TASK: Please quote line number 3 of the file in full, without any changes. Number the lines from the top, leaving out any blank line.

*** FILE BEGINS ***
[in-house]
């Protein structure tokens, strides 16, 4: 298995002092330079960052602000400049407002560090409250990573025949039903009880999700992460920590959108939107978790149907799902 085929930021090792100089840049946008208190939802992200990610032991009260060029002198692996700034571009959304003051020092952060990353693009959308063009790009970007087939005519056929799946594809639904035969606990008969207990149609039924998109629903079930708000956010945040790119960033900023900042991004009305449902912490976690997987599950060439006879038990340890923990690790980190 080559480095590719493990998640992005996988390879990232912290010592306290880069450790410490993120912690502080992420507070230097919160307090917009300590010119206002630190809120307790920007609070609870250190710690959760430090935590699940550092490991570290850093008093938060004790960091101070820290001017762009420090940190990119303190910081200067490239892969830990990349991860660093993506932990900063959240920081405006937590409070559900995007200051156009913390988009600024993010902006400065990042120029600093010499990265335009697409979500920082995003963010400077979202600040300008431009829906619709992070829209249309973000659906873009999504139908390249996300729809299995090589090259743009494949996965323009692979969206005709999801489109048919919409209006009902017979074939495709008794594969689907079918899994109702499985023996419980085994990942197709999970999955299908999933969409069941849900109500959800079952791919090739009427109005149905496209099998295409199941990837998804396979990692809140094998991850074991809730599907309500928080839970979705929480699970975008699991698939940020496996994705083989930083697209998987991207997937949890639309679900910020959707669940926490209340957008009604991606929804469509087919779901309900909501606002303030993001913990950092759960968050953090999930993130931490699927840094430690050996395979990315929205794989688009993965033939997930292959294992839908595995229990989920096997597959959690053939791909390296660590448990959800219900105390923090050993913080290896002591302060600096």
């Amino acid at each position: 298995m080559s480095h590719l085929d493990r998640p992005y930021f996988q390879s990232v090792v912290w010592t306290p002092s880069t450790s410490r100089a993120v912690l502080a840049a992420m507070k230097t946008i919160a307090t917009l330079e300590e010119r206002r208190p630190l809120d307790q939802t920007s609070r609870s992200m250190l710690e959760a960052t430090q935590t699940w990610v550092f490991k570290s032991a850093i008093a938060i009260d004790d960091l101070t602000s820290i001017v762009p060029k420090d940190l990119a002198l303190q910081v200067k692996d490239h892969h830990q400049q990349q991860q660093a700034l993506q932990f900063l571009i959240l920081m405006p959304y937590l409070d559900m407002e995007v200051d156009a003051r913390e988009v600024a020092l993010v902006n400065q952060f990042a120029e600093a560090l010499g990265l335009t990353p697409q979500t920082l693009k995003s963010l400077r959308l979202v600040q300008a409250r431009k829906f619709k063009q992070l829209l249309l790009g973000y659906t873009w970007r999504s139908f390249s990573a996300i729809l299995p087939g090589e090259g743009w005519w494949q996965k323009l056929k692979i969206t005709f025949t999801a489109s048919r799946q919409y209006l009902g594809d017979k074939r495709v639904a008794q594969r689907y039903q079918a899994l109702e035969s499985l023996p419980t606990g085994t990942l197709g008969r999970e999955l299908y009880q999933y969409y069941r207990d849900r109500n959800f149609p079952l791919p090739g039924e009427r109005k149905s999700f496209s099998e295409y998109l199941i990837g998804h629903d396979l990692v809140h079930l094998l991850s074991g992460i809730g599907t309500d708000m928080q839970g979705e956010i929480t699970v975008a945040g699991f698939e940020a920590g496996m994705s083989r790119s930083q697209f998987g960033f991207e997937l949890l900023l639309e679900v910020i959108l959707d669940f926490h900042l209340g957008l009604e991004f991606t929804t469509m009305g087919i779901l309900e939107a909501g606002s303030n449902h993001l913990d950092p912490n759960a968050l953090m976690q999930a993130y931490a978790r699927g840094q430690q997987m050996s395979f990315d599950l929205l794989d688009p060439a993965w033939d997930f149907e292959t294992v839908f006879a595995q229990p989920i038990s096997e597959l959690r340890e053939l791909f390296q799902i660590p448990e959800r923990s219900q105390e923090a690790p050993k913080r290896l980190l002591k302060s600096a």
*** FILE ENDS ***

């Amino acid at each position: 298995m080559s480095h590719l085929d493990r998640p992005y930021f996988q390879s990232v090792v912290w010592t306290p002092s880069t450790s410490r100089a993120v912690l502080a840049a992420m507070k230097t946008i919160a307090t917009l330079e300590e010119r206002r208190p630190l809120d307790q939802t920007s609070r609870s992200m250190l710690e959760a960052t430090q935590t699940w990610v550092f490991k570290s032991a850093i008093a938060i009260d004790d960091l101070t602000s820290i001017v762009p060029k420090d940190l990119a002198l303190q910081v200067k692996d490239h892969h830990q400049q990349q991860q660093a700034l993506q932990f900063l571009i959240l920081m405006p959304y937590l409070d559900m407002e995007v200051d156009a003051r913390e988009v600024a020092l993010v902006n400065q952060f990042a120029e600093a560090l010499g990265l335009t990353p697409q979500t920082l693009k995003s963010l400077r959308l979202v600040q300008a409250r431009k829906f619709k063009q992070l829209l249309l790009g973000y659906t873009w970007r999504s139908f390249s990573a996300i729809l299995p087939g090589e090259g743009w005519w494949q996965k323009l056929k692979i969206t005709f025949t999801a489109s048919r799946q919409y209006l009902g594809d017979k074939r495709v639904a008794q594969r689907y039903q079918a899994l109702e035969s499985l023996p419980t606990g085994t990942l197709g008969r999970e999955l299908y009880q999933y969409y069941r207990d849900r109500n959800f149609p079952l791919p090739g039924e009427r109005k149905s999700f496209s099998e295409y998109l199941i990837g998804h629903d396979l990692v809140h079930l094998l991850s074991g992460i809730g599907t309500d708000m928080q839970g979705e956010i929480t699970v975008a945040g699991f698939e940020a920590g496996m994705s083989r790119s930083q697209f998987g960033f991207e997937l949890l900023l639309e679900v910020i959108l959707d669940f926490h900042l209340g957008l009604e991004f991606t929804t469509m009305g087919i779901l309900e939107a909501g606002s303030n449902h993001l913990d950092p912490n759960a968050l953090m976690q999930a993130y931490a978790r699927g840094q430690q997987m050996s395979f990315d599950l929205l794989d688009p060439a993965w033939d997930f149907e292959t294992v839908f006879a595995q229990p989920i038990s096997e597959l959690r340890e053939l791909f390296q799902i660590p448990e959800r923990s219900q105390e923090a690790p050993k913080r290896l980190l002591k302060s600096a």